The medium bombers of WWII are numerous. We could mention for the Americans the B-18, B-23, B-10 to which could be added the famous B-25 Mitchell and B-26 Marauder. In the British air force, they were numerous as well: Whitley, Hampden, Wellington, strongly supplemented by the Blenheim, and one could even had the Mosquito and Beaufighter.

Given that both these air forces had or were to develop heavy bombers designs, it is not surprising that the Germans, Soviets or Japanese aligned even more medium bombers types. Some American bomber also had the possibility to have fighter-bomber characteristics, such as the B-25 which was armed with guns in order to shoot at its target before bombing it (a tactic used in the Pacific against Japanese ships).

I was not able to find extensive data, but a point came to attention when I regroup some data:

  • In June 1944 in England, Anglo-American aligned 4190 fighters, 3340 heavy bombers and "only" 930 medium bombers.
  • In 1943 during the Anzio battle, the raid engaged 180 fighters P-38 and P-47 and 250 heavy bombers B-17 and B-24 and apparently a small number of medium bombers because they are not mentioned

The general production of medium bombers vs heavy bombers show figures that allows to extrapolate these specific examples to the entire war:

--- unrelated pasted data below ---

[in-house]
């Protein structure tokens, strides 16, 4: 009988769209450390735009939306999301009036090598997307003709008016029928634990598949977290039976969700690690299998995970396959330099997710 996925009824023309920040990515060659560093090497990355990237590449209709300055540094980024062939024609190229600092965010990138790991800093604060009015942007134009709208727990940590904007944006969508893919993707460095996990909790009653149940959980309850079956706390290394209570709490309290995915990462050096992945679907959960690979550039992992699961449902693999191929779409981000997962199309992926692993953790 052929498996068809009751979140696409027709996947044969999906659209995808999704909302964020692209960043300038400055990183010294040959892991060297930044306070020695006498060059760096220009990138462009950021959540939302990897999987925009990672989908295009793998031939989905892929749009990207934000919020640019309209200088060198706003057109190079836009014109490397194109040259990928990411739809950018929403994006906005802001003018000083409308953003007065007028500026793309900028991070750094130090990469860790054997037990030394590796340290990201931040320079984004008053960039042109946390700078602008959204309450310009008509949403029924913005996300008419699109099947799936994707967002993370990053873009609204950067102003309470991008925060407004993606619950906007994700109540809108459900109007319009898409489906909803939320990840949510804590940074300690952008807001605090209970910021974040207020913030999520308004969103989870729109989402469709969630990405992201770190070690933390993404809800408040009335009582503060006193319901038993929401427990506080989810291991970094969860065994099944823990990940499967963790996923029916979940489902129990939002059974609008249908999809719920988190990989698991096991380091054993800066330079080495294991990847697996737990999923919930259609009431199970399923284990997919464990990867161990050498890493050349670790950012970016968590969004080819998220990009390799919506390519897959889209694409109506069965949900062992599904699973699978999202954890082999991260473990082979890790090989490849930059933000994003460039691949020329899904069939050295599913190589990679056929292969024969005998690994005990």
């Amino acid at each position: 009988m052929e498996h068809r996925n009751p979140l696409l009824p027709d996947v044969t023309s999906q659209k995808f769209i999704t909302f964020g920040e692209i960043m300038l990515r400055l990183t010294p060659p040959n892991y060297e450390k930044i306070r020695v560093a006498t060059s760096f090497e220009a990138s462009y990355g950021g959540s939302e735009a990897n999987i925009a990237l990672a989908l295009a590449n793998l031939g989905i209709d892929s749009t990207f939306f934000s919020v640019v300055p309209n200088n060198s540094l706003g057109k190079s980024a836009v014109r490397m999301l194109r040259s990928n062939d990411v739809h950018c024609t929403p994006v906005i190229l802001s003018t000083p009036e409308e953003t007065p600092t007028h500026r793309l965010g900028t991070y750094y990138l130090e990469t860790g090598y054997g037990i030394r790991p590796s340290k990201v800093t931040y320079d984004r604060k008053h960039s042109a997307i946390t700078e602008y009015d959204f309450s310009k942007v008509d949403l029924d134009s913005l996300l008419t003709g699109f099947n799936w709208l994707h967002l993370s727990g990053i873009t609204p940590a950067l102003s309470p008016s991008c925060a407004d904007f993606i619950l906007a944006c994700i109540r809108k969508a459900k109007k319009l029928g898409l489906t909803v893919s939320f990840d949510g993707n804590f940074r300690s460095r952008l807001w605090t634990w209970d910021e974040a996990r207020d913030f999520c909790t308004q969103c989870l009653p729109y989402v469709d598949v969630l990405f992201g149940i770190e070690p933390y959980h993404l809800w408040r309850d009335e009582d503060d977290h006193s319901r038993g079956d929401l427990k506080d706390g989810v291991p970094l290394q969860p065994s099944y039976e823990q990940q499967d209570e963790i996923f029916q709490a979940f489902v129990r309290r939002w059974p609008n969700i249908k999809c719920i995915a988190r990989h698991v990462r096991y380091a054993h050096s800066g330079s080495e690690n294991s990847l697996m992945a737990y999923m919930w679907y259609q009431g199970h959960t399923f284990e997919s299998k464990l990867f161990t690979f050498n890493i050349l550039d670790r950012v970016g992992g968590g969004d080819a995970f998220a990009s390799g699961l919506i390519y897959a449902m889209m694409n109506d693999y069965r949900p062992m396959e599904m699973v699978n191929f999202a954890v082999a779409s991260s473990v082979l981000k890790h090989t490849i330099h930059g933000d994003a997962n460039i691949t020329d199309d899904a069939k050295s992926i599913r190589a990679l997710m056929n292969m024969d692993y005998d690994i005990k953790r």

• 18480 B-24
  • 12731 B-17
  • 9984 B-25
  • 5288 B-26

Conclusion of prior research: There was a significantly lower number of medium bombers compared to heavy bombers and fighter-bombers in the allied air forces (British and American)

Now the question is why? I can suspect some reasons but did not find clear sources about them:

  • Industrial difficulty to produce medium bombers: was it about the engine? I don't think the structure of a B-25 was more complex than a B-24's one
  • Doctrine: since heavy bombers had the role of strategic bombings and also performed tactical ones (Anzio, Normandy...) their would be a stronger need for heavy bombers. But, considering B-17 and B-24 were less efficient than medium bombers in tactical bombing, I suspect they were employed there to fulfill the need of important bomb tonnage rather than for doctrinal reasons
  • Vulnerability: Again a B-25 does not look more vulnerable than a B-17, and I suspect it even needs less escort because it is more maneuverable. But since B-25 and B-26 are slower (430 km/h versus 500 km/h) than a B-17, this might be an explanation?
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    "Medium bomber" is not really a coherent categorization. For example, Soviet doctrine defined "frontline" (tactical) bombers and "distant" (strategic/heavy) bombers - but the strategic bombers often had a bombload of under 1 ton (i.e. DB-3). Yet these are listed under Wikipedia's "medium bomber" page. I think that depending on how you define the term, you will get a different answer.